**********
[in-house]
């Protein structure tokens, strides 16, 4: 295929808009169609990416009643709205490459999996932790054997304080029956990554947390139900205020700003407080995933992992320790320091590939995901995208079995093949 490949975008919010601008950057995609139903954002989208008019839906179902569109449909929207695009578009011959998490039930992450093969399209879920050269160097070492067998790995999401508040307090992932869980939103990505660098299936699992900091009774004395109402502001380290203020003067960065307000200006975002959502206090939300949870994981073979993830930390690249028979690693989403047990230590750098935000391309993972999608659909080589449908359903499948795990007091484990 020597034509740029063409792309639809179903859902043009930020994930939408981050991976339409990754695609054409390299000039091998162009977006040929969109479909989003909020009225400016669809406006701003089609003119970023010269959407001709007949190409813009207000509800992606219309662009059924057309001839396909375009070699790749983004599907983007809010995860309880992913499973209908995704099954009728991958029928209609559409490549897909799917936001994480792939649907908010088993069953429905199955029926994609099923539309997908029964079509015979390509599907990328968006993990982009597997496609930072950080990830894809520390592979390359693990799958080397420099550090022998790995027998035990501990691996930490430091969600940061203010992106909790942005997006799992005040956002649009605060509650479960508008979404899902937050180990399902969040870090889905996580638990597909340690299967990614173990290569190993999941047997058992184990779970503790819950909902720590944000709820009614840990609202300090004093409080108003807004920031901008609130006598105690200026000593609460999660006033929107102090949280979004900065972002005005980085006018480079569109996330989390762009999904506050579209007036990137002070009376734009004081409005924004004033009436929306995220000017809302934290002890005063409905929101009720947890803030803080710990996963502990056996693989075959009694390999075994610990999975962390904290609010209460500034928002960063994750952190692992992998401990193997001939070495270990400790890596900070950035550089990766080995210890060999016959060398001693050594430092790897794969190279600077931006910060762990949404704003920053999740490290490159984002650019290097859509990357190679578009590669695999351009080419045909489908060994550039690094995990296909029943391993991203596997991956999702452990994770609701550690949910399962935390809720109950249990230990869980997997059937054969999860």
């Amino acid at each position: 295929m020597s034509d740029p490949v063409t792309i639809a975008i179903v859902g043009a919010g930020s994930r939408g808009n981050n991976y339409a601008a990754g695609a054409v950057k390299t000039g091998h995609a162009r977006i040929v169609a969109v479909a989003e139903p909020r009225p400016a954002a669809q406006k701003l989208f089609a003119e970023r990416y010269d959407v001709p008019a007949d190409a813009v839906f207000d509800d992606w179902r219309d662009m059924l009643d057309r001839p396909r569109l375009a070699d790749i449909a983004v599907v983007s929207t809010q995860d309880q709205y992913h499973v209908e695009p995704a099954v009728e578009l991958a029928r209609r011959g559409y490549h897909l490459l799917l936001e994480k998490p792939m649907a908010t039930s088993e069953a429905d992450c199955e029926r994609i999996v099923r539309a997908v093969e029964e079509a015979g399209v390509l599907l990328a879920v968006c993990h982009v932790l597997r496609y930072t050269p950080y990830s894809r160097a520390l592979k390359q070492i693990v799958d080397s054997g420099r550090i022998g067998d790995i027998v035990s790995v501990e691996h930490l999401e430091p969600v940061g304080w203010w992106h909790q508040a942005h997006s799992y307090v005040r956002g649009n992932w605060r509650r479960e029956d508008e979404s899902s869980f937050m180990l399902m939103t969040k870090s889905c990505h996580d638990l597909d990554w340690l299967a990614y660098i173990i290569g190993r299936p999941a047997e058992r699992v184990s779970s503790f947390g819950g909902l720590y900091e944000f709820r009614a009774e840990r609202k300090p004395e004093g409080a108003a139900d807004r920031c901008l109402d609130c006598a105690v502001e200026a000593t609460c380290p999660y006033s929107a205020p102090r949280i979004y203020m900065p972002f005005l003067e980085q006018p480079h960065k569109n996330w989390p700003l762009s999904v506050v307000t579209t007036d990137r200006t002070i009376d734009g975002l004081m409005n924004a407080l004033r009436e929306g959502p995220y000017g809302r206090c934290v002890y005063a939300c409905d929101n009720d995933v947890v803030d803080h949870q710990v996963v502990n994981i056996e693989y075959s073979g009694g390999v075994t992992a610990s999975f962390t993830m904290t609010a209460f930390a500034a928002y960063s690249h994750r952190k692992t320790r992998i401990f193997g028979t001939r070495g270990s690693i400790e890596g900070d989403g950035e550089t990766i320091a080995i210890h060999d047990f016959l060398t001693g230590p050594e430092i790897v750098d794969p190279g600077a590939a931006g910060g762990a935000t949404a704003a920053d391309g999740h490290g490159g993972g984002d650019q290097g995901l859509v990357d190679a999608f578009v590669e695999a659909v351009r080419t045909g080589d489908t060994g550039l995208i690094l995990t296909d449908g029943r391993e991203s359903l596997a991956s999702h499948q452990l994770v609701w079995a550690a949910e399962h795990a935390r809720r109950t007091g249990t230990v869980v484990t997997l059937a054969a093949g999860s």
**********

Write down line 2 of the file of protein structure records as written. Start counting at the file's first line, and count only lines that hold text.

């Protein structure tokens, strides 16, 4: 295929808009169609990416009643709205490459999996932790054997304080029956990554947390139900205020700003407080995933992992320790320091590939995901995208079995093949 490949975008919010601008950057995609139903954002989208008019839906179902569109449909929207695009578009011959998490039930992450093969399209879920050269160097070492067998790995999401508040307090992932869980939103990505660098299936699992900091009774004395109402502001380290203020003067960065307000200006975002959502206090939300949870994981073979993830930390690249028979690693989403047990230590750098935000391309993972999608659909080589449908359903499948795990007091484990 020597034509740029063409792309639809179903859902043009930020994930939408981050991976339409990754695609054409390299000039091998162009977006040929969109479909989003909020009225400016669809406006701003089609003119970023010269959407001709007949190409813009207000509800992606219309662009059924057309001839396909375009070699790749983004599907983007809010995860309880992913499973209908995704099954009728991958029928209609559409490549897909799917936001994480792939649907908010088993069953429905199955029926994609099923539309997908029964079509015979390509599907990328968006993990982009597997496609930072950080990830894809520390592979390359693990799958080397420099550090022998790995027998035990501990691996930490430091969600940061203010992106909790942005997006799992005040956002649009605060509650479960508008979404899902937050180990399902969040870090889905996580638990597909340690299967990614173990290569190993999941047997058992184990779970503790819950909902720590944000709820009614840990609202300090004093409080108003807004920031901008609130006598105690200026000593609460999660006033929107102090949280979004900065972002005005980085006018480079569109996330989390762009999904506050579209007036990137002070009376734009004081409005924004004033009436929306995220000017809302934290002890005063409905929101009720947890803030803080710990996963502990056996693989075959009694390999075994610990999975962390904290609010209460500034928002960063994750952190692992992998401990193997001939070495270990400790890596900070950035550089990766080995210890060999016959060398001693050594430092790897794969190279600077931006910060762990949404704003920053999740490290490159984002650019290097859509990357190679578009590669695999351009080419045909489908060994550039690094995990296909029943391993991203596997991956999702452990994770609701550690949910399962935390809720109950249990230990869980997997059937054969999860």